A Gentleman of Means
One of the most eligible bachelors in London, Lord Christopher “Kit” Cavanaugh has discovered his true path and it doesn’t include the expected society marriage. Kit is all business and has chosen the bustling port of Bristol to launch his passion—Cavanaugh Yachts.
A Woman of Character
Miss Sylvia Buckleberry’s passion is her school for impoverished children. When a new business venture forces the school out of its building, she must act quickly. But confronting Kit Cavanaugh is a daunting task made even more difficult by their first and only previous meeting, when, believing she’d never see him again, she’d treated him dismissively. Still, Sylvia is determined to be persuasive.
An Unstoppable Duo
But it quickly becomes clear there are others who want the school—and Cavanaugh Yachts—closed. Working side by side, Kit and Sylvia fight to secure her school and to expose the blackguard trying to sabotage his business. Yet an even more dastardly villain lurks, one who threatens the future both discover they now hold dear.
I really appreciate a well-researched Victorian era book, and there’s no doubt Stephanie Laurens knows her stuff. I did find that The Pursuits of Lord Kit Cavanaugh took a while to get going, and the pacing (slow at the start) is something I’ve noticed in a lot of Harlequin historicals, which leads me to believe it’s the style the publisher prefers.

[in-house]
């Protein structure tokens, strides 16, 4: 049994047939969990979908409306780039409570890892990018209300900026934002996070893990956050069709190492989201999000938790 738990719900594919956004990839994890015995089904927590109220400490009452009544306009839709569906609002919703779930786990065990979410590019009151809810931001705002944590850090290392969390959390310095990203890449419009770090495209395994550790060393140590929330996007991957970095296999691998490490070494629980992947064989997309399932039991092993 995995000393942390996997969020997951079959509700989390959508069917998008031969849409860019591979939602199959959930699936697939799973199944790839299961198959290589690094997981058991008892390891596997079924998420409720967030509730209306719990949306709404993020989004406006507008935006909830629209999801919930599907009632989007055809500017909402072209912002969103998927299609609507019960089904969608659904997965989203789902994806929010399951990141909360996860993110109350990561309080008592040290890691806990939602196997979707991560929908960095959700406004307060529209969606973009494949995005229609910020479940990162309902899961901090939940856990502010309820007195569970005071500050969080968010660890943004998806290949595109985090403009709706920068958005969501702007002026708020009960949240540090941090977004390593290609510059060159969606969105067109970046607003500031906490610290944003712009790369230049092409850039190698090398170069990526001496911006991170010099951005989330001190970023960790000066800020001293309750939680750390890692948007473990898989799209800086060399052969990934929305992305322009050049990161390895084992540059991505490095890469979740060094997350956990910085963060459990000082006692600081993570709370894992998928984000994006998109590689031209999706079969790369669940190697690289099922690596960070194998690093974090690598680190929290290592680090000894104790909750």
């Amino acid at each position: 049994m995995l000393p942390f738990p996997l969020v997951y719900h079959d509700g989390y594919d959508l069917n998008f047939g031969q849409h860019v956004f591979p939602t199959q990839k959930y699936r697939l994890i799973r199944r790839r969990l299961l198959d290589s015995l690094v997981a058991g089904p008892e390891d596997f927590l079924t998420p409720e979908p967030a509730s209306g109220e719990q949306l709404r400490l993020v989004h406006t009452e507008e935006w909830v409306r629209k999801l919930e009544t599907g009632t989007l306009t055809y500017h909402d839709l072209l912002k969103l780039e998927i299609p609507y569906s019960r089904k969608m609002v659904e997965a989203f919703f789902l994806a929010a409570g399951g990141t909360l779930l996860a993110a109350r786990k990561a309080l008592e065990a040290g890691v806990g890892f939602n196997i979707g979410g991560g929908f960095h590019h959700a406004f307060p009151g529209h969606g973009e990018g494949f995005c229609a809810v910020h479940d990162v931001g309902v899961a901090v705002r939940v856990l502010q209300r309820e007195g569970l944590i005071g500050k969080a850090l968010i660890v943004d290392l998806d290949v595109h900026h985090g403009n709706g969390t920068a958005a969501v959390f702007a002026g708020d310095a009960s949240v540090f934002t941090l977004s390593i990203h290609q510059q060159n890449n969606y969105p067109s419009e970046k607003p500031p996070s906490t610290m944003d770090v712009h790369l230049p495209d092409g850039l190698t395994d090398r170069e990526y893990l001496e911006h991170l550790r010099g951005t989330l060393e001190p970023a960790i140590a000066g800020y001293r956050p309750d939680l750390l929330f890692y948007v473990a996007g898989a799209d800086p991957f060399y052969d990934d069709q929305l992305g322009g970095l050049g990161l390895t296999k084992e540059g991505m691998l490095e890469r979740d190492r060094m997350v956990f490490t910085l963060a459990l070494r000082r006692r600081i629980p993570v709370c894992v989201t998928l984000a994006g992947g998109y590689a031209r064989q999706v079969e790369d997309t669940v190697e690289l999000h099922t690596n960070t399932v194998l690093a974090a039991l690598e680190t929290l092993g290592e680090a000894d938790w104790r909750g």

This is the second book in a series – a series I’ve not read the first book of. I get the impression both hero and heroine were featured in the earlier book, and I think I might have enjoyed watching the evolution of their relationship over both instalments.
My issue with the beginning of this one is that the first quarter is about only one incident. For the first 25%(ish) of the story, all we see are hero and heroine moving a boys’ school from one building to another. We see every step of the boys moving chalk, and desks, and books, and… It was beautifully written, and SO well-researched, but it was still 20 000+ words of people moving furniture.
I also get the historically accurate situation of only boys getting an education, but I wasn’t that enamoured reading about male privilege in a romance novel…
On the other hand, the author seems to be well familiar with her setting, and it made a big difference to have all the personal, realistic touches, and that’s what kept me reading.
Laurens is a prominent author in the genre, and you know you’re going to get a quality story. In the case of THIS book, I’d recommend persisting beyond the slowish start.
Review copy provided by NetGalley.
On a side note: Kavanaugh/Cavanaugh is a pretty unfortunate surname for this moment, considering the news!